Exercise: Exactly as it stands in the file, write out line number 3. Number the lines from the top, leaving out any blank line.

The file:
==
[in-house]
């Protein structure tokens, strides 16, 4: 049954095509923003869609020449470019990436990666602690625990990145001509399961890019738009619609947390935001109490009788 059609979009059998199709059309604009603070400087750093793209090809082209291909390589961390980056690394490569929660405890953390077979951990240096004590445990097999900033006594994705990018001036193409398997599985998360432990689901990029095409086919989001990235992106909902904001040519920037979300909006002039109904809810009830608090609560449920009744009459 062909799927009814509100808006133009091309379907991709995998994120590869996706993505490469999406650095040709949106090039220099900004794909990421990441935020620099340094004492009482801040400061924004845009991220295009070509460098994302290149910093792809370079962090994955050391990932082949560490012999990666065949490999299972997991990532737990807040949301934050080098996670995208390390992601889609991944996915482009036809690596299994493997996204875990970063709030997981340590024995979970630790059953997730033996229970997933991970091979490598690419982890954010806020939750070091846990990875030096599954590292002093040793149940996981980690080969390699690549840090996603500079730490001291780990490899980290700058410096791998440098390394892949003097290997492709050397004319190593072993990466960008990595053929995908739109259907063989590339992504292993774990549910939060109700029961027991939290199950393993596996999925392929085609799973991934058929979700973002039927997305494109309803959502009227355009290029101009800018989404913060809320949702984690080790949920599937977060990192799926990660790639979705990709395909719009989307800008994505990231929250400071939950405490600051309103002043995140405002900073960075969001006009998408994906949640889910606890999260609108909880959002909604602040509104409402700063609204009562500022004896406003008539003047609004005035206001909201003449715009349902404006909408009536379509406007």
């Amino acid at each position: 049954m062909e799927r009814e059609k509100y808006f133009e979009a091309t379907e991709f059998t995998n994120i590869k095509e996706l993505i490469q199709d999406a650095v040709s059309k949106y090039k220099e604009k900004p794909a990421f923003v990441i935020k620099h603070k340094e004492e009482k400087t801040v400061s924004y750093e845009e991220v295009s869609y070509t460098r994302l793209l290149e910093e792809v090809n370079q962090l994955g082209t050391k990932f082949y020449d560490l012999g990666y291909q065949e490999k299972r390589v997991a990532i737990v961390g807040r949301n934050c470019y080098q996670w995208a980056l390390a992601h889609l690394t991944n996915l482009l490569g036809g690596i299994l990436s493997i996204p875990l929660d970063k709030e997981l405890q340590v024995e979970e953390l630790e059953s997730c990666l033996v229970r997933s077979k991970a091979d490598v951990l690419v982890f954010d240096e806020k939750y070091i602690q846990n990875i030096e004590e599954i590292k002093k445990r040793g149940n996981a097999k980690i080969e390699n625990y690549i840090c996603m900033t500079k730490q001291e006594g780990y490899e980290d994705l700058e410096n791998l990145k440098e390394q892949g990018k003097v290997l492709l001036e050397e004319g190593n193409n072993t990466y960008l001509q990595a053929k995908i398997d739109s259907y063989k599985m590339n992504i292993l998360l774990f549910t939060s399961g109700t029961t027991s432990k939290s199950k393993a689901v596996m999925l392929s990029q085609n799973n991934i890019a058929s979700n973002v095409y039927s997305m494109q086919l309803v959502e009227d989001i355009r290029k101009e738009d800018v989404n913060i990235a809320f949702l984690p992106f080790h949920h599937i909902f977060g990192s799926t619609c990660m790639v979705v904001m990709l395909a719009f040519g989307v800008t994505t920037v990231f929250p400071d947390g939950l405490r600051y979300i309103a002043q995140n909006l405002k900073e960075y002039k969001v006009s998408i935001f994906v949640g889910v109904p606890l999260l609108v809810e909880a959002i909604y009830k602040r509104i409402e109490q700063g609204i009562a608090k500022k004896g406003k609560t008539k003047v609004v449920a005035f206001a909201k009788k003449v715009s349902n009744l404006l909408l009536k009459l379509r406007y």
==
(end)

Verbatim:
């Amino acid at each position: 049954m062909e799927r009814e059609k509100y808006f133009e979009a091309t379907e991709f059998t995998n994120i590869k095509e996706l993505i490469q199709d999406a650095v040709s059309k949106y090039k220099e604009k900004p794909a990421f923003v990441i935020k620099h603070k340094e004492e009482k400087t801040v400061s924004y750093e845009e991220v295009s869609y070509t460098r994302l793209l290149e910093e792809v090809n370079q962090l994955g082209t050391k990932f082949y020449d560490l012999g990666y291909q065949e490999k299972r390589v997991a990532i737990v961390g807040r949301n934050c470019y080098q996670w995208a980056l390390a992601h889609l690394t991944n996915l482009l490569g036809g690596i299994l990436s493997i996204p875990l929660d970063k709030e997981l405890q340590v024995e979970e953390l630790e059953s997730c990666l033996v229970r997933s077979k991970a091979d490598v951990l690419v982890f954010d240096e806020k939750y070091i602690q846990n990875i030096e004590e599954i590292k002093k445990r040793g149940n996981a097999k980690i080969e390699n625990y690549i840090c996603m900033t500079k730490q001291e006594g780990y490899e980290d994705l700058e410096n791998l990145k440098e390394q892949g990018k003097v290997l492709l001036e050397e004319g190593n193409n072993t990466y960008l001509q990595a053929k995908i398997d739109s259907y063989k599985m590339n992504i292993l998360l774990f549910t939060s399961g109700t029961t027991s432990k939290s199950k393993a689901v596996m999925l392929s990029q085609n799973n991934i890019a058929s979700n973002v095409y039927s997305m494109q086919l309803v959502e009227d989001i355009r290029k101009e738009d800018v989404n913060i990235a809320f949702l984690p992106f080790h949920h599937i909902f977060g990192s799926t619609c990660m790639v979705v904001m990709l395909a719009f040519g989307v800008t994505t920037v990231f929250p400071d947390g939950l405490r600051y979300i309103a002043q995140n909006l405002k900073e960075y002039k969001v006009s998408i935001f994906v949640g889910v109904p606890l999260l609108v809810e909880a959002i909604y009830k602040r509104i409402e109490q700063g609204i009562a608090k500022k004896g406003k609560t008539k003047v609004v449920a005035f206001a909201k009788k003449v715009s349902n009744l404006l909408l009536k009459l379509r406007y």